I think there are many facets to what a developer does, but I think we can all agree on three things an excellent developer must be; Knowledgable, Skilled, and Efficient.

Knowledgable

An excellent developer is certainly knowledgable.

Knowing not only a particular language, but multiple languages. An excellent developer knows that the idioms, extractions, and constructs of one language enrich their ability to write code in all languages.

An excellent developer knows that they are not an expert in all languages they use; perhaps (and most likely) in none. An excellent developer knows there is always more to learn. An excellent developer knows lessons can come from anywhere, not only from those they hold in high regard.

An excellent developer is knowledgable in the business domain. An excellent developer can speak with others about the problem at hand in terms everyone is familiar with. An excellent developer knows they should not make unilateral decisions, should not accept decisions from others made in isolation, and should not expect all decisions to be made by committee.

Skilled

Equipped with the knowledge there is always more to learn and always room for improvement, an excellent developer hones their skills. An excellent developer practices their craft. Not just working the same problem with the same tools day in and day out, but working different problems with different tools simply for the pleasure of learning.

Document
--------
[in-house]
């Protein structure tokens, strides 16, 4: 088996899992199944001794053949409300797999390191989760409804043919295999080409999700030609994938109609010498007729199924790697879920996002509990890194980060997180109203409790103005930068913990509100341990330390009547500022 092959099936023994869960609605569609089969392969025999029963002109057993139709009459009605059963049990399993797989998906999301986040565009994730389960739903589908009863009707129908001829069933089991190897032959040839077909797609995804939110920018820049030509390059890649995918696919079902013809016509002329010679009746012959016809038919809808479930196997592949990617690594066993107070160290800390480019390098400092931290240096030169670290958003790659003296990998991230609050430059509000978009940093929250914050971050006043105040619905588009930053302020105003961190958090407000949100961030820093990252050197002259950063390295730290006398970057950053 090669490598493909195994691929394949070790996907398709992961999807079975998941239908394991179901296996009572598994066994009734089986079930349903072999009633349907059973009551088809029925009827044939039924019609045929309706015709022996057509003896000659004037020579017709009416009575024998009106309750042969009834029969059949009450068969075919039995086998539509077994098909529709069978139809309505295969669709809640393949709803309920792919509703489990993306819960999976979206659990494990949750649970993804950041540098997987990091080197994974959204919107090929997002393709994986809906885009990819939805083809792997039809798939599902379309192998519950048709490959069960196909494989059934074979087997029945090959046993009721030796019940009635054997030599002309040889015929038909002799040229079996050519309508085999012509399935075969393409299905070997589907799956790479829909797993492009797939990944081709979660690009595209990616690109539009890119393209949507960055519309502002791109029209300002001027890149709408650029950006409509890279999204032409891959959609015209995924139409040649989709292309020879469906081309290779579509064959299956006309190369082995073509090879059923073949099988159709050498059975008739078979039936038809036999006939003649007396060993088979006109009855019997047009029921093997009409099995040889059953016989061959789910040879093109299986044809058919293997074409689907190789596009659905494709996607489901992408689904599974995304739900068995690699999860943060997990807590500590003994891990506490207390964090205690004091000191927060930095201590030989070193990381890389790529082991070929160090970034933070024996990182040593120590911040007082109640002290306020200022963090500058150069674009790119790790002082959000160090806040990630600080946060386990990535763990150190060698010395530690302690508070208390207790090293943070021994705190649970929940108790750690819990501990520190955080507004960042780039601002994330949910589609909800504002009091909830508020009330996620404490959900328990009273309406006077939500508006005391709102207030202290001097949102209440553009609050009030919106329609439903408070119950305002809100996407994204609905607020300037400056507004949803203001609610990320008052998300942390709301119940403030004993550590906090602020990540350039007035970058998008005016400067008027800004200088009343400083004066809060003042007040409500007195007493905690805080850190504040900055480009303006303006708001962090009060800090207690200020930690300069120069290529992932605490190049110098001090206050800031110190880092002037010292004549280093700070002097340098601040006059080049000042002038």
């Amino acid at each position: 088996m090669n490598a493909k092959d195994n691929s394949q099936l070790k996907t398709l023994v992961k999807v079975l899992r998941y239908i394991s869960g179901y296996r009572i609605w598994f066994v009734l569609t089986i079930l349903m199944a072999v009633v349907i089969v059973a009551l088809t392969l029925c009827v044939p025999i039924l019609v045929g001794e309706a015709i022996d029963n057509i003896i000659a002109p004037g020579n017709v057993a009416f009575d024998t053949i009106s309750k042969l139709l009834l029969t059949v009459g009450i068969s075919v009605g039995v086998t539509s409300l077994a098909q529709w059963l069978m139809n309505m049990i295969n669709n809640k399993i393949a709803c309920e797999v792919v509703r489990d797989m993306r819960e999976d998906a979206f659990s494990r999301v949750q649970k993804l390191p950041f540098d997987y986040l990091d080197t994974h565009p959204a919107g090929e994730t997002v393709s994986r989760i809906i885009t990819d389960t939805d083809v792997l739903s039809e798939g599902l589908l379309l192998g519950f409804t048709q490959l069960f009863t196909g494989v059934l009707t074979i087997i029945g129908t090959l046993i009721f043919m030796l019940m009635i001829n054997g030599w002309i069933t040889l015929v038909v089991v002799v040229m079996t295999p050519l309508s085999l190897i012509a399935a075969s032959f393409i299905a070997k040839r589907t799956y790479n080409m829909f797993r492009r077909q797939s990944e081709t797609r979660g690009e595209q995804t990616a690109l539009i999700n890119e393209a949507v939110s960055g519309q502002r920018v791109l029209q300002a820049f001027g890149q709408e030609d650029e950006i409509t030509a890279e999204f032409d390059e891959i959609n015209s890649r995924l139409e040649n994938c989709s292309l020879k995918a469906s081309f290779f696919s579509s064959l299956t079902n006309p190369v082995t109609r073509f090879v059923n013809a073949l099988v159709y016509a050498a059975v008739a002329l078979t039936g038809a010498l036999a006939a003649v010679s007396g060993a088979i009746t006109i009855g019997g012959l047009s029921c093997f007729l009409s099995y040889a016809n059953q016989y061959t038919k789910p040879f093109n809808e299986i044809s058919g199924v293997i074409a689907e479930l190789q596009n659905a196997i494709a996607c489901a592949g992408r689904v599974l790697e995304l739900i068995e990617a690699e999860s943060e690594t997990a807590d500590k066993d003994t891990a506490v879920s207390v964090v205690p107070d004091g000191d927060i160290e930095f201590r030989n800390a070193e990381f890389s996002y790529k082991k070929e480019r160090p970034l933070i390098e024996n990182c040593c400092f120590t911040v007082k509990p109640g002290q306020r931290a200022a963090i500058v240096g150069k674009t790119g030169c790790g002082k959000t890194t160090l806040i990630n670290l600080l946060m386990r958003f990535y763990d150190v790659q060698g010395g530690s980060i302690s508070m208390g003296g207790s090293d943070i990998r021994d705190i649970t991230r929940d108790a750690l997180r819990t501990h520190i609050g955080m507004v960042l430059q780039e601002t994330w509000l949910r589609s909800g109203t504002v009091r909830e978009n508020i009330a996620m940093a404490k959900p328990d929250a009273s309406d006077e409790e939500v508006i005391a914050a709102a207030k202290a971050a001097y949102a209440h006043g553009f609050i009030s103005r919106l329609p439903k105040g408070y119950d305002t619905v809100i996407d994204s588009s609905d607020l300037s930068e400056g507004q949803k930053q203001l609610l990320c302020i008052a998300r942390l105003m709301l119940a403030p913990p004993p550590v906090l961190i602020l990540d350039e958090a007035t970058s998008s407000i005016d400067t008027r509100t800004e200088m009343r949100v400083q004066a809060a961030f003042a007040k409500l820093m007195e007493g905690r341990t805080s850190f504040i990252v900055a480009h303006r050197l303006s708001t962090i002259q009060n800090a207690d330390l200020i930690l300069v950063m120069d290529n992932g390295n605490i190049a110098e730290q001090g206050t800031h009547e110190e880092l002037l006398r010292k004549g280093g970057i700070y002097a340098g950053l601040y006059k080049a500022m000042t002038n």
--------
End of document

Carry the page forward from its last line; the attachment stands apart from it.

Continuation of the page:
An excellent developer does not wait for their employer to approve the budget and time off. An excellent developer takes the initiative and attends conferences, user groups, and weekend gatherings where other practitioners talk, share, and practice.

An excellent developer practices because they want to. An excellent developer improves themselves a little bit every day.

Efficient

For an excellent developer, efficiency is more than writing code quickly. Efficiency is writing code that is easy to maintain in the future. For an excellent developer, efficiency is writing only the code you need today without sacrificing the ability to make alterations tomorrow.

Efficiency is working in a manner that allows any developer on the team to pick up precisely where you left off and see the work to completion.


Excellence Precludes Unsociability

Excellence requires knowledge, skill, and efficiency.

Knowledge requires open mindedness in that one considers what multiple languages have to offer and recognizes that lessons can come from anywhere.